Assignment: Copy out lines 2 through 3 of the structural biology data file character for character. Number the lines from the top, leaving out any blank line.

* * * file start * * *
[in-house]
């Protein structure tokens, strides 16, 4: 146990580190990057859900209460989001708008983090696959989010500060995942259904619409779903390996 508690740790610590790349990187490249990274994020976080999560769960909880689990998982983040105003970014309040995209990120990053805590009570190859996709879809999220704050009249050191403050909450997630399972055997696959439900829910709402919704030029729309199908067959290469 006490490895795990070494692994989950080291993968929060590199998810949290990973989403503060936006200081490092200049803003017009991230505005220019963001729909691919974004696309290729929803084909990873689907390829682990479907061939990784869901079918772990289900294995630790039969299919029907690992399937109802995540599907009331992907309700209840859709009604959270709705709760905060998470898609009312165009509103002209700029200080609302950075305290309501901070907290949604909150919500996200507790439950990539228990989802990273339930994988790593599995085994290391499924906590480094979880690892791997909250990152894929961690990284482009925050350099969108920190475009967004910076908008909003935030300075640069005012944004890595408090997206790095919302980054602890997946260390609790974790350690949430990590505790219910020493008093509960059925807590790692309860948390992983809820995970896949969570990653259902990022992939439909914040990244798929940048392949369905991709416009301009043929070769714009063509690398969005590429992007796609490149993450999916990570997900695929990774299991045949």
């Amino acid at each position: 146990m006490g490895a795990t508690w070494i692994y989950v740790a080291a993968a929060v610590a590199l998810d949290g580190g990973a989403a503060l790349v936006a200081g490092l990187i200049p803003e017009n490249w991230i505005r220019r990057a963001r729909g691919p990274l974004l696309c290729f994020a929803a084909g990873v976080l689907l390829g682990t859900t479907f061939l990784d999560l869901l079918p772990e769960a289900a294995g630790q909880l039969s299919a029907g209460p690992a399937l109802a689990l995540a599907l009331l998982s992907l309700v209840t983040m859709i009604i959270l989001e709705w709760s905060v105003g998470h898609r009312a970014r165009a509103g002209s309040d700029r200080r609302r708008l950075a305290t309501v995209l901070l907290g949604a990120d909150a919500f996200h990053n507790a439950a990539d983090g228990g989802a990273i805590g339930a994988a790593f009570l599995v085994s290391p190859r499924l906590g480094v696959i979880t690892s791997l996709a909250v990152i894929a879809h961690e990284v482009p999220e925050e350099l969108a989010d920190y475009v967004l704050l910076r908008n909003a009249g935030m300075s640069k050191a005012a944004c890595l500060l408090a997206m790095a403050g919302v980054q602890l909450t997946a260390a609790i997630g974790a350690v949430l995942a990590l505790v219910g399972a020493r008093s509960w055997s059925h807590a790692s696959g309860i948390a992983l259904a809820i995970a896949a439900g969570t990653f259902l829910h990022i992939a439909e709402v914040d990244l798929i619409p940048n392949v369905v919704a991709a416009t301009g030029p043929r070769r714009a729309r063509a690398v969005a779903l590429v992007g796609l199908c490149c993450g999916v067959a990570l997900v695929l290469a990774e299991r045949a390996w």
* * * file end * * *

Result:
């Protein structure tokens, strides 16, 4: 146990580190990057859900209460989001708008983090696959989010500060995942259904619409779903390996 508690740790610590790349990187490249990274994020976080999560769960909880689990998982983040105003970014309040995209990120990053805590009570190859996709879809999220704050009249050191403050909450997630399972055997696959439900829910709402919704030029729309199908067959290469 006490490895795990070494692994989950080291993968929060590199998810949290990973989403503060936006200081490092200049803003017009991230505005220019963001729909691919974004696309290729929803084909990873689907390829682990479907061939990784869901079918772990289900294995630790039969299919029907690992399937109802995540599907009331992907309700209840859709009604959270709705709760905060998470898609009312165009509103002209700029200080609302950075305290309501901070907290949604909150919500996200507790439950990539228990989802990273339930994988790593599995085994290391499924906590480094979880690892791997909250990152894929961690990284482009925050350099969108920190475009967004910076908008909003935030300075640069005012944004890595408090997206790095919302980054602890997946260390609790974790350690949430990590505790219910020493008093509960059925807590790692309860948390992983809820995970896949969570990653259902990022992939439909914040990244798929940048392949369905991709416009301009043929070769714009063509690398969005590429992007796609490149993450999916990570997900695929990774299991045949």
């Amino acid at each position: 146990m006490g490895a795990t508690w070494i692994y989950v740790a080291a993968a929060v610590a590199l998810d949290g580190g990973a989403a503060l790349v936006a200081g490092l990187i200049p803003e017009n490249w991230i505005r220019r990057a963001r729909g691919p990274l974004l696309c290729f994020a929803a084909g990873v976080l689907l390829g682990t859900t479907f061939l990784d999560l869901l079918p772990e769960a289900a294995g630790q909880l039969s299919a029907g209460p690992a399937l109802a689990l995540a599907l009331l998982s992907l309700v209840t983040m859709i009604i959270l989001e709705w709760s905060v105003g998470h898609r009312a970014r165009a509103g002209s309040d700029r200080r609302r708008l950075a305290t309501v995209l901070l907290g949604a990120d909150a919500f996200h990053n507790a439950a990539d983090g228990g989802a990273i805590g339930a994988a790593f009570l599995v085994s290391p190859r499924l906590g480094v696959i979880t690892s791997l996709a909250v990152i894929a879809h961690e990284v482009p999220e925050e350099l969108a989010d920190y475009v967004l704050l910076r908008n909003a009249g935030m300075s640069k050191a005012a944004c890595l500060l408090a997206m790095a403050g919302v980054q602890l909450t997946a260390a609790i997630g974790a350690v949430l995942a990590l505790v219910g399972a020493r008093s509960w055997s059925h807590a790692s696959g309860i948390a992983l259904a809820i995970a896949a439900g969570t990653f259902l829910h990022i992939a439909e709402v914040d990244l798929i619409p940048n392949v369905v919704a991709a416009t301009g030029p043929r070769r714009a729309r063509a690398v969005a779903l590429v992007g796609l199908c490149c993450g999916v067959a990570l997900v695929l290469a990774e299991r045949a390996w």